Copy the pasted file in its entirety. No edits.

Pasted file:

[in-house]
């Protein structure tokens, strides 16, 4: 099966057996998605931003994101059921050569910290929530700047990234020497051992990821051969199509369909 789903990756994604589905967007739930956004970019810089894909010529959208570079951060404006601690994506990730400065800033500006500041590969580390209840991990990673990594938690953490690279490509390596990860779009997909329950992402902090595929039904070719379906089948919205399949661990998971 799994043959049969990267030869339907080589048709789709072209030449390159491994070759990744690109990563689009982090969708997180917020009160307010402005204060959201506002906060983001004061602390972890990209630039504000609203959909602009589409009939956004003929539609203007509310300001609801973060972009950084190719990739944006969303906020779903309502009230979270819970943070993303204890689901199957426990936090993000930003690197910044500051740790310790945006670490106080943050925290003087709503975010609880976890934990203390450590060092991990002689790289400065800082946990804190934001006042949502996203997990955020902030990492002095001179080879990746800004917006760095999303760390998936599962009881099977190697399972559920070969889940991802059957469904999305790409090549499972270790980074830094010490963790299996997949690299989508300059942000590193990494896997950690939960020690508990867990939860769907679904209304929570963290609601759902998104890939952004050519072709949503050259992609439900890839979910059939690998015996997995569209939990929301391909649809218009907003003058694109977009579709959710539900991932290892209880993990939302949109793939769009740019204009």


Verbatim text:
[in-house]
């Protein structure tokens, strides 16, 4: 099966057996998605931003994101059921050569910290929530700047990234020497051992990821051969199509369909 789903990756994604589905967007739930956004970019810089894909010529959208570079951060404006601690994506990730400065800033500006500041590969580390209840991990990673990594938690953490690279490509390596990860779009997909329950992402902090595929039904070719379906089948919205399949661990998971 799994043959049969990267030869339907080589048709789709072209030449390159491994070759990744690109990563689009982090969708997180917020009160307010402005204060959201506002906060983001004061602390972890990209630039504000609203959909602009589409009939956004003929539609203007509310300001609801973060972009950084190719990739944006969303906020779903309502009230979270819970943070993303204890689901199957426990936090993000930003690197910044500051740790310790945006670490106080943050925290003087709503975010609880976890934990203390450590060092991990002689790289400065800082946990804190934001006042949502996203997990955020902030990492002095001179080879990746800004917006760095999303760390998936599962009881099977190697399972559920070969889940991802059957469904999305790409090549499972270790980074830094010490963790299996997949690299989508300059942000590193990494896997950690939960020690508990867990939860769907679904209304929570963290609601759902998104890939952004050519072709949503050259992609439900890839979910059939690998015996997995569209939990929301391909649809218009907003003058694109977009579709959710539900991932290892209880993990939302949109793939769009740019204009």